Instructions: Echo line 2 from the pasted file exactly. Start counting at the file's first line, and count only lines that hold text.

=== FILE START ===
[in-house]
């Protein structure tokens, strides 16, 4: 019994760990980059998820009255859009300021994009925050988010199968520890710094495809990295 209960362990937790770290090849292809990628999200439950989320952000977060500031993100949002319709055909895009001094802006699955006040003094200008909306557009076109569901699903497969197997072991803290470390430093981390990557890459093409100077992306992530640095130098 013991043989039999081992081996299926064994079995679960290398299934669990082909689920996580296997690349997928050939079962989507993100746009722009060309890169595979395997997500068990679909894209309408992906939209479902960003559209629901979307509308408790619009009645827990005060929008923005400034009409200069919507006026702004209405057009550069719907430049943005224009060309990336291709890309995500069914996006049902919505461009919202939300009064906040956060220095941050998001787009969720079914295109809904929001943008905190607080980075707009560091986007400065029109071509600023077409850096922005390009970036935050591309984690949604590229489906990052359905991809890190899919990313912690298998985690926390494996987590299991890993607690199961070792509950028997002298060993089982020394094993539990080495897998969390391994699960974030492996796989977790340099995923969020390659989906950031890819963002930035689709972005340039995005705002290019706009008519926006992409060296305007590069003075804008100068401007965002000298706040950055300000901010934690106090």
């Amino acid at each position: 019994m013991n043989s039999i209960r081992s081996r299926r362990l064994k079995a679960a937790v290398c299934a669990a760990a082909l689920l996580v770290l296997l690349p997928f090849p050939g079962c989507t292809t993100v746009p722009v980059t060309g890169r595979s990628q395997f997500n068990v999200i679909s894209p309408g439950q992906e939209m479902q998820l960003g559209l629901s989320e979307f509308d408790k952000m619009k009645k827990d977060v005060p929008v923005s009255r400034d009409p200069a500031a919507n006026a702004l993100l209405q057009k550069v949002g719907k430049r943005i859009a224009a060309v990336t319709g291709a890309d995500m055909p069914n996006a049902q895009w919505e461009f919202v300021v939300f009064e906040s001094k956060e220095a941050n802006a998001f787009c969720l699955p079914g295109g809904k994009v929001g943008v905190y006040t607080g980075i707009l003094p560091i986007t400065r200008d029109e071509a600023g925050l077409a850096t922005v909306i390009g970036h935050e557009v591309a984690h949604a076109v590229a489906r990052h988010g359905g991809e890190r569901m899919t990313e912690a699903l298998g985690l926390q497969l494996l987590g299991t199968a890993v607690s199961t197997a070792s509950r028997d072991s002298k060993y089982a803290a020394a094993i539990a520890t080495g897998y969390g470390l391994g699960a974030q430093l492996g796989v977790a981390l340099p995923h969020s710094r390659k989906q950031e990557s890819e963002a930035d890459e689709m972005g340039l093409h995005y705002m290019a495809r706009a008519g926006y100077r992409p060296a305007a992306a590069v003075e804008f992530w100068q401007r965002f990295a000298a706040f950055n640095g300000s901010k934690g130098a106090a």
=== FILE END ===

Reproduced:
């Protein structure tokens, strides 16, 4: 019994760990980059998820009255859009300021994009925050988010199968520890710094495809990295 209960362990937790770290090849292809990628999200439950989320952000977060500031993100949002319709055909895009001094802006699955006040003094200008909306557009076109569901699903497969197997072991803290470390430093981390990557890459093409100077992306992530640095130098 013991043989039999081992081996299926064994079995679960290398299934669990082909689920996580296997690349997928050939079962989507993100746009722009060309890169595979395997997500068990679909894209309408992906939209479902960003559209629901979307509308408790619009009645827990005060929008923005400034009409200069919507006026702004209405057009550069719907430049943005224009060309990336291709890309995500069914996006049902919505461009919202939300009064906040956060220095941050998001787009969720079914295109809904929001943008905190607080980075707009560091986007400065029109071509600023077409850096922005390009970036935050591309984690949604590229489906990052359905991809890190899919990313912690298998985690926390494996987590299991890993607690199961070792509950028997002298060993089982020394094993539990080495897998969390391994699960974030492996796989977790340099995923969020390659989906950031890819963002930035689709972005340039995005705002290019706009008519926006992409060296305007590069003075804008100068401007965002000298706040950055300000901010934690106090």